Good luck to you.
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    Mar 12, 2009 12:38 PM GMT
    wadawg saidLooking for your thoughts on something I have spent a lot of time thinking about lately. I look at my life and there is no depth to it. Everything about it is right on the surface. I have a great family, great friends, great job, get to do a lot of fun things, travel the world, plenty of toys, but no meaningful relationships, no real passion, desires, etc... Many of my friends are jealous of my independence and simple life. I do like a simple life and drama free life, but I want to "feel" something. On the flip side, I am not depressed or sad either...could i have a missing emotional gene?? ha!


    Understand how you feel completely. I keep wondering whether it relates to the fact that I haven't reproduced, and therefore have less responsibility in life. On the surface I have an independent life filled with everything one would want (barring a special man in my life, possibly a root cause in itself) A lot of the reading I have done also points to it being a relatively common "sensation" for men in their 40's....even for married guys with kids. Men are more likely to divorce in their 40's than other ages, partly because they're searching for something different. You seem a little young for this phenomenon although not necessarily so if one considers how organised and well-settled your life seems to be, perhaps you're more mature than your years would suggest.

    I think the suggestions about getting involved with those less fortunate are the best solutions - I haven't taken the steps myself but deep down I do know that I need to if I want to live the next decades with greater meaning. If i don't I think the 'emptiness' will only get worse.

    Beyond that I can't really help, sorry, other than to say YOU ARE NOT ALONE!

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    Mar 12, 2009 12:51 PM GMT
    Be thankful that you have the luxury of worrying that your life lacks depth. Too many people have depth forced upon them by tragic events like losing a loved one, a job, or their health and well-being.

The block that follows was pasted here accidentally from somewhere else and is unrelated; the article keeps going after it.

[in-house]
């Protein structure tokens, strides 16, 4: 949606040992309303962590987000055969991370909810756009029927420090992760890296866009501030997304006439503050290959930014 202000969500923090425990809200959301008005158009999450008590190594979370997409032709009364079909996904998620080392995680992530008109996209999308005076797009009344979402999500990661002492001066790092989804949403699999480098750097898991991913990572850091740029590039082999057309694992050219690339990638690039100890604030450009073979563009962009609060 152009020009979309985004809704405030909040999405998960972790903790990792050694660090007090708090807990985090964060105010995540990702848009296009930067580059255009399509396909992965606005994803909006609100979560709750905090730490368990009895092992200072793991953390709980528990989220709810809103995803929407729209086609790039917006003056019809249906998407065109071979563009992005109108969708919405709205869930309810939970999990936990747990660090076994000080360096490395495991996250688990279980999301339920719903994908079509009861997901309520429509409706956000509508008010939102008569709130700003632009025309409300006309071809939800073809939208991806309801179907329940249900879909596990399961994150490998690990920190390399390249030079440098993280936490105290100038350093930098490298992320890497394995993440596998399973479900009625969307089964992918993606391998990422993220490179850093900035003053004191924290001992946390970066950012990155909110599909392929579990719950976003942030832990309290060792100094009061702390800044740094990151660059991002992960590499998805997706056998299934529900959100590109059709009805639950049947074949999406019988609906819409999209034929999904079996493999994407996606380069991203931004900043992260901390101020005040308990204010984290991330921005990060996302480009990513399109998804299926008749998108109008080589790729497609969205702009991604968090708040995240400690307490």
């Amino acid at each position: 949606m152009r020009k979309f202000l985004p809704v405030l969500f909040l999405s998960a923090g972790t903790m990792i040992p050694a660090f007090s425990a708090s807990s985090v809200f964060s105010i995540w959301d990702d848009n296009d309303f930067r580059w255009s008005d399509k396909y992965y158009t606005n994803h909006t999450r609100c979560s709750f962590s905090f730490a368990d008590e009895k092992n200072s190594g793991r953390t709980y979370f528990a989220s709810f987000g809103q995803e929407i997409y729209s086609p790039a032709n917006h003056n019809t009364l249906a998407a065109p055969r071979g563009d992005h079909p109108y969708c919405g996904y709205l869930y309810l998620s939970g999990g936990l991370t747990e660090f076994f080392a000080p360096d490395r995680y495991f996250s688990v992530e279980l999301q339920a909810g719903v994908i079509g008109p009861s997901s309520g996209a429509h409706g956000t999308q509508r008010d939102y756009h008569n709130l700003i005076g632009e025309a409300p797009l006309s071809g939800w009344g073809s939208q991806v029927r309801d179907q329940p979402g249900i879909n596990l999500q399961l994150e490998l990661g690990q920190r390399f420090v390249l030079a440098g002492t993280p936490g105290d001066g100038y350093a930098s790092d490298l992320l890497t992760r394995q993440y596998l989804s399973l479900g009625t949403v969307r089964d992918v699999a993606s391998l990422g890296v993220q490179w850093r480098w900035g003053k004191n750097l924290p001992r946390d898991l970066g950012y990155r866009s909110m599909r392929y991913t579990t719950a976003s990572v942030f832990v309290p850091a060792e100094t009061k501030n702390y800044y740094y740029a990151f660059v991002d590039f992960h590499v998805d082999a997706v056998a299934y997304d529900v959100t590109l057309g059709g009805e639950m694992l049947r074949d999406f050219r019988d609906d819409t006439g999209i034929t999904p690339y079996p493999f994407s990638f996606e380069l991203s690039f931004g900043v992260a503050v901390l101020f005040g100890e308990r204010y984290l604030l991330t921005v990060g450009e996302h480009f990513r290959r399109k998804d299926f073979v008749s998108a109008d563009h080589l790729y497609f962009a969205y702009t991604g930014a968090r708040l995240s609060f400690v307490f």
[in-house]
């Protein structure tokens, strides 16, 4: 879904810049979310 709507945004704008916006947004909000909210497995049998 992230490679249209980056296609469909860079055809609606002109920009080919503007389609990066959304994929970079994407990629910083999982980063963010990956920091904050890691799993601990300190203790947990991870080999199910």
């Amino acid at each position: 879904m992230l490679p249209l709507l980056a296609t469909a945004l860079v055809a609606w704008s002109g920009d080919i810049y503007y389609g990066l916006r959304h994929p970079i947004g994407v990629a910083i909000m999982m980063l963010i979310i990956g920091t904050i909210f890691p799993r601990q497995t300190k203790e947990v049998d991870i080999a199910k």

At the moment my life is pleasant but I'd hesitate to put thoughts like the OP's in writing for fear of attracting the gleeful attention of the Fates.
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    Mar 12, 2009 1:37 PM GMT
    wadawg saidLooking for your thoughts on something I have spent a lot of time thinking about lately. I look at my life and there is no depth to it. Everything about it is right on the surface. I have a great family, great friends, great job, get to do a lot of fun things, travel the world, plenty of toys, but no meaningful relationships, no real passion, desires, etc... Many of my friends are jealous of my independence and simple life. I do like a simple life and drama free life, but I want to "feel" something. On the flip side, I am not depressed or sad either...could i have a missing emotional gene?? ha!


    Damn, we could be twins.
    I do have some passions though, but maybe those become more passionate and/or meaningful when you have some one to share them with?
    I hear ya though brother! I hear ya...

    I think the relationship - when it happens, it what ties it all together.
    I'm over do, but like you not deperate, depressed or sad over being on my own - independant.
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    Mar 12, 2009 1:40 PM GMT
    animanimus said"outward circumstances are no substitute for inner experience."~~c.g. jung

    "if you have no troubles, buy a goat."~~proverb


    I'm liking these! icon_wink.gif
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    Mar 12, 2009 2:44 PM GMT
    I've had this experience at various times. I can't say it is or isn't testosterone related but I've felt it with very high levels of testosterone present. In any case, I think this is one of the most disturbing feelings I can have personally. I need to feel passion, I need to feel vitally alive, with fire inside.